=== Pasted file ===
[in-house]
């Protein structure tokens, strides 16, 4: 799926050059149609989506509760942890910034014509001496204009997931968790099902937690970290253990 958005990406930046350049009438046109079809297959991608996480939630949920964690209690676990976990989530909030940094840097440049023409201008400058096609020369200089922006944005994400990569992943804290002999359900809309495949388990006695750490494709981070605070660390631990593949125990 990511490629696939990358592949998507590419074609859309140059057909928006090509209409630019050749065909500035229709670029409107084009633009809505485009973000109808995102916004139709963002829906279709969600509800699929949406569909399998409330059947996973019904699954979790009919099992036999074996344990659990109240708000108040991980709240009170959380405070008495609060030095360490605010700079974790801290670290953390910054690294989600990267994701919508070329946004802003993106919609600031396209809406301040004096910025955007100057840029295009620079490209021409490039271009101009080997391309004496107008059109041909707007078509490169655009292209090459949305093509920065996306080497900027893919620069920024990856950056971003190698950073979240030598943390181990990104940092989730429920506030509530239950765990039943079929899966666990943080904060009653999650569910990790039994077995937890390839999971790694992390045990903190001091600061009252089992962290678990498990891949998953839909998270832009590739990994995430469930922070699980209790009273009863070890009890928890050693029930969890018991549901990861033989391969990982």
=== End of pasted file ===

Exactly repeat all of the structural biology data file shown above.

[in-house]
């Protein structure tokens, strides 16, 4: 799926050059149609989506509760942890910034014509001496204009997931968790099902937690970290253990 958005990406930046350049009438046109079809297959991608996480939630949920964690209690676990976990989530909030940094840097440049023409201008400058096609020369200089922006944005994400990569992943804290002999359900809309495949388990006695750490494709981070605070660390631990593949125990 990511490629696939990358592949998507590419074609859309140059057909928006090509209409630019050749065909500035229709670029409107084009633009809505485009973000109808995102916004139709963002829906279709969600509800699929949406569909399998409330059947996973019904699954979790009919099992036999074996344990659990109240708000108040991980709240009170959380405070008495609060030095360490605010700079974790801290670290953390910054690294989600990267994701919508070329946004802003993106919609600031396209809406301040004096910025955007100057840029295009620079490209021409490039271009101009080997391309004496107008059109041909707007078509490169655009292209090459949305093509920065996306080497900027893919620069920024990856950056971003190698950073979240030598943390181990990104940092989730429920506030509530239950765990039943079929899966666990943080904060009653999650569910990790039994077995937890390839999971790694992390045990903190001091600061009252089992962290678990498990891949998953839909998270832009590739990994995430469930922070699980209790009273009863070890009890928890050693029930969890018991549901990861033989391969990982």